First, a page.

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Saturday September 21, 2013 MYT 12:00:00 AM
Saturday September 21, 2013 MYT 8:05:29 AM
NOT every investment made by charities such as churches need to yield profit. Sometimes these investments may be to further social objectives.
Defence lawyers for the six accused City Harvest leaders said this in court during an on-going trial.
City Harvest Church founder Kong Hee and five of his deputies are accused of criminal breach of trust.
They are alleged to have funnelled S$24mil (RM60.8mil) meant for the church’s new building into sham bond investments in church-linked firms Firna and Xtron Productions.
Prosecutors said City Harvest accounts were then falsified to the tune of S$26.6mil (RM67.4mil) so the bonds appeared to have been “redeemed”.
Defence lawyers said that in the same way the National Kidney Foundation, for example, invests in dialysis machines even though these depreciate in value, City Harvest invested in its Crossover Project to convert people to Christianity.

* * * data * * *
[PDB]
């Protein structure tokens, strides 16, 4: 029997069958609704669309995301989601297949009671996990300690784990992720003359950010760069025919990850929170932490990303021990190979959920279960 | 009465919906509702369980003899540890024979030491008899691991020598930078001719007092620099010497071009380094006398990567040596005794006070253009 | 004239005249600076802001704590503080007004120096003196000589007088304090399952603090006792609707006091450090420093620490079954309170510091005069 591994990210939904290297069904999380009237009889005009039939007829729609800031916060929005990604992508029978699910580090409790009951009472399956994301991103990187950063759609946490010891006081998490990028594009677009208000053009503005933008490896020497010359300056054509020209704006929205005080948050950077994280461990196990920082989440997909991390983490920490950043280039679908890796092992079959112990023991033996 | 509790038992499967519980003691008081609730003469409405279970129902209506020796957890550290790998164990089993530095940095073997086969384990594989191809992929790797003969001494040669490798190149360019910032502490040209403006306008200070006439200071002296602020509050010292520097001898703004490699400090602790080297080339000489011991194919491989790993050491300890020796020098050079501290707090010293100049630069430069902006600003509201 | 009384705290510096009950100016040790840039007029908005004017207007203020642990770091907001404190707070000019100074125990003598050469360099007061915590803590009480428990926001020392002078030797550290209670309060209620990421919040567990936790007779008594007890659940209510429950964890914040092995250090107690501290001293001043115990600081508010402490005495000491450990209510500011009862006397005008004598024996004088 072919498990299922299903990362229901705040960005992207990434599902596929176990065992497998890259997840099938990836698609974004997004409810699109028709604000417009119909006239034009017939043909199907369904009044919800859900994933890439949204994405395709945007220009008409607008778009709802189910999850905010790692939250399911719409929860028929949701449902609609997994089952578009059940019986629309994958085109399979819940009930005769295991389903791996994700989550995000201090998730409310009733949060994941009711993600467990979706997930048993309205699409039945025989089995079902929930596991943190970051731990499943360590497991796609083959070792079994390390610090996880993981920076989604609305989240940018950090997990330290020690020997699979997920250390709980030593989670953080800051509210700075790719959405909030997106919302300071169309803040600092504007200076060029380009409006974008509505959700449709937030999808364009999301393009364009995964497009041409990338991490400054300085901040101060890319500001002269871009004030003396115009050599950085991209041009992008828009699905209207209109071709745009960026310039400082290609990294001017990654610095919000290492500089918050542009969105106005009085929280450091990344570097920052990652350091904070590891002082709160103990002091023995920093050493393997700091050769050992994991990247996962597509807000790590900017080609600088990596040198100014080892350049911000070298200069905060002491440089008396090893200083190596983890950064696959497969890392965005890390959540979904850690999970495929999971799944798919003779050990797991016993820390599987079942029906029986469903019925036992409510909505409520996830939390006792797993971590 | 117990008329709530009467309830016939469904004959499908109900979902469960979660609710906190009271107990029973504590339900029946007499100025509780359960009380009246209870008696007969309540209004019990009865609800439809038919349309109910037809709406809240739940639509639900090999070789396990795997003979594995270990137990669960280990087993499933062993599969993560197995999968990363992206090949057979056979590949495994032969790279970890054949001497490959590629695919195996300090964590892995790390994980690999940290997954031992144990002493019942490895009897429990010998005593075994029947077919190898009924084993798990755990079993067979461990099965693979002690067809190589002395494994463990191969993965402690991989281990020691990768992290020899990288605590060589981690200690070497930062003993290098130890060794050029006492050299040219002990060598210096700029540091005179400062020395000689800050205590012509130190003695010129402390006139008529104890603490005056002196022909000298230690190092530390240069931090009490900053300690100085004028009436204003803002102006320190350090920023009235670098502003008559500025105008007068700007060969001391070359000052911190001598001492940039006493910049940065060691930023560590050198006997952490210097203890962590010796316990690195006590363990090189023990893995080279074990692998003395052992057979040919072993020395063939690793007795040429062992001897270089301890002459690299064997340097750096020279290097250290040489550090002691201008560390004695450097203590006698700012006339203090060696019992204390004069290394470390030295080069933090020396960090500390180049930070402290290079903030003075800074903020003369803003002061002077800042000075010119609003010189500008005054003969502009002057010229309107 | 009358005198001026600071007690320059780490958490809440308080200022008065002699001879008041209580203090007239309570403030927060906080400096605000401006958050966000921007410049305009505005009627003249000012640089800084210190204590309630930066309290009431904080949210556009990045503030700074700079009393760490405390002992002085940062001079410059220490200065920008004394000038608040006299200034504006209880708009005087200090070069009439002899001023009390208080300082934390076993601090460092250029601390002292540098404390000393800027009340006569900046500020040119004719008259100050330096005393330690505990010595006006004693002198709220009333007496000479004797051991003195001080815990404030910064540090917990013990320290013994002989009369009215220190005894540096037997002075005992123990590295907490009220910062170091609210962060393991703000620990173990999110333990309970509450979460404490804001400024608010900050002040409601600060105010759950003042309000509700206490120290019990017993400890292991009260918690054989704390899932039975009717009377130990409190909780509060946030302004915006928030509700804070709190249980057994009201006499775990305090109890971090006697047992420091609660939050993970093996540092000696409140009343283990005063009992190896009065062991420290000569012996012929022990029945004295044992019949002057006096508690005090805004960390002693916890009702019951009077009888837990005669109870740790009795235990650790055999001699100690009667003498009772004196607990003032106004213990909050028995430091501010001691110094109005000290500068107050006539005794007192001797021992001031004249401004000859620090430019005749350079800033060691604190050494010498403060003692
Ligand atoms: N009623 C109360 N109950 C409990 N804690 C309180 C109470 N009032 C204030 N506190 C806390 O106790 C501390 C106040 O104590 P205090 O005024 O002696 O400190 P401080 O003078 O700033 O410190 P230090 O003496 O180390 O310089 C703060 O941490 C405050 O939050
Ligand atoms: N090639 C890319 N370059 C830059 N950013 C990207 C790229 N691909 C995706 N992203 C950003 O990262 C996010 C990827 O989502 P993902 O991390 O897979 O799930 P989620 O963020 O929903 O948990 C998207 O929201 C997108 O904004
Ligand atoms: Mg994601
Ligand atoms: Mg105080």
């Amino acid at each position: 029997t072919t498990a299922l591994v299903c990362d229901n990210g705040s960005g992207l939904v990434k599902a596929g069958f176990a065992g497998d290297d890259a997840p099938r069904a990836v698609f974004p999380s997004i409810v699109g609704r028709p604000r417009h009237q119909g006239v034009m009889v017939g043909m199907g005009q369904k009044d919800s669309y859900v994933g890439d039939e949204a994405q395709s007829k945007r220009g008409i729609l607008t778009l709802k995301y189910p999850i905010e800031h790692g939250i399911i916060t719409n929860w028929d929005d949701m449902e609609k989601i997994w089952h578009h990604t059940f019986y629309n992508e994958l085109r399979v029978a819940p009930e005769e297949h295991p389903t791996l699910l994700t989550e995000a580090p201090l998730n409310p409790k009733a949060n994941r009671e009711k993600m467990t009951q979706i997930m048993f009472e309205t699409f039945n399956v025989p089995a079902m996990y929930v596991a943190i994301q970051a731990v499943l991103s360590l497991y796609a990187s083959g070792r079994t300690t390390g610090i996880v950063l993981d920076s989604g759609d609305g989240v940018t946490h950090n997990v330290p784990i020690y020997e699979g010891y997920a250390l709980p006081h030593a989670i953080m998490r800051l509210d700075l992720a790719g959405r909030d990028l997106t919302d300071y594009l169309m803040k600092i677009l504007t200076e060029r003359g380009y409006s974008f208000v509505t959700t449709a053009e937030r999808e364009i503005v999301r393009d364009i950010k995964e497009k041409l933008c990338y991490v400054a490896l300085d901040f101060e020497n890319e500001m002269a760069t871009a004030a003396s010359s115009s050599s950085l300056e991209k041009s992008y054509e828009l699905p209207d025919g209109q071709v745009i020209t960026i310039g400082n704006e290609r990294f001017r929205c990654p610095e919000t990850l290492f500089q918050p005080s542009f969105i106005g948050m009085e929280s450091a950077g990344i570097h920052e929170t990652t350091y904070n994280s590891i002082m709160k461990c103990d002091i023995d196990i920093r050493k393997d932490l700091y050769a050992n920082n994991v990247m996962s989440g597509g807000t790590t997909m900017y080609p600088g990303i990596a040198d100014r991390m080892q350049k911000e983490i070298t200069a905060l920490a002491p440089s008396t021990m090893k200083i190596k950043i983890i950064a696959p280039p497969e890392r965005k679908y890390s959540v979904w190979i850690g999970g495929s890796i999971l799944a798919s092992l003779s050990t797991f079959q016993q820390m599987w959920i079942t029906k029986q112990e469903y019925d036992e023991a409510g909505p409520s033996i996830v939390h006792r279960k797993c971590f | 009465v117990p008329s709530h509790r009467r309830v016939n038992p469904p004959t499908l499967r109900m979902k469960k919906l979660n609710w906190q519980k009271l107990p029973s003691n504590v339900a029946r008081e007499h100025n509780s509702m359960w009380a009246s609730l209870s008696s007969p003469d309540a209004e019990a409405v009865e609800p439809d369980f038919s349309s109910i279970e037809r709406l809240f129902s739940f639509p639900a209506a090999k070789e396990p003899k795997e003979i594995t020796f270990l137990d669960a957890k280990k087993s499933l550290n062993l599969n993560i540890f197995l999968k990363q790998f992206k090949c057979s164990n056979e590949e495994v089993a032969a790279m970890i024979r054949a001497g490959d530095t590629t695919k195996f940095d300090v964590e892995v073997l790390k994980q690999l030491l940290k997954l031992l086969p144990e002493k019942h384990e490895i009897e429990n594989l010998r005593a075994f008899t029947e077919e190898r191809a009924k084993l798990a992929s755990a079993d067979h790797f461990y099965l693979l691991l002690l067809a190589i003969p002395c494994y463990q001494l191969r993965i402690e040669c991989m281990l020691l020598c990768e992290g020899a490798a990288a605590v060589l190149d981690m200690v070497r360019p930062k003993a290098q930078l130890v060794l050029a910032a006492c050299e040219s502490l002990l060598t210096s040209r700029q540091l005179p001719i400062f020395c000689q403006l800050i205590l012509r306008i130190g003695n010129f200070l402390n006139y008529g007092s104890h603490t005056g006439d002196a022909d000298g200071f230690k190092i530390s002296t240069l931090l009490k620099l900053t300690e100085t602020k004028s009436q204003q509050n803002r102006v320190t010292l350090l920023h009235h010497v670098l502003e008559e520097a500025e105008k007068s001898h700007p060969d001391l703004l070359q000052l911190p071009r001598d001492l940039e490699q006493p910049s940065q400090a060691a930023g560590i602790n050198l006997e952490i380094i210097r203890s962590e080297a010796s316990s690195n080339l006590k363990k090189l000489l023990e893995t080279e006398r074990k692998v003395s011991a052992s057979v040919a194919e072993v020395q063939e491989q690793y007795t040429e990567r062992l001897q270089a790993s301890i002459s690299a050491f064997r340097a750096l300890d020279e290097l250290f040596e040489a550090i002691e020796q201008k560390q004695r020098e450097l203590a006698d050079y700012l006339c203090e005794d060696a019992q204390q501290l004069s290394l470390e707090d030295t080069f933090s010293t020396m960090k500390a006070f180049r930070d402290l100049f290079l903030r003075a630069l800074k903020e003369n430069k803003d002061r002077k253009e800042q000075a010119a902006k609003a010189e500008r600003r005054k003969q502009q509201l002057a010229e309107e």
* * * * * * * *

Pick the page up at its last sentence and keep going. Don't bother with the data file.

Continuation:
The Crossover Project Crossover Project started in 2001 with the aim of using co-founder Ho Yeow Sun’s secular music to evangelise.
In fact, auditor Foong Daw Ching had no objections to the use of City Harvest funds to finance Ho’s music albums as this furthered the church’s evangelism mission, claimed Michael Khoo, lawyer for former church investment manager Chew Eng Han.
This approval supposedly came in a meeting in 2003 between Foong and church leaders, shortly after a special audit was done following allegations that church funds were improperly used to finance Ho’s career.
Foong, however, said he could not recall this meeting. — The Straits Times/ Asia News network
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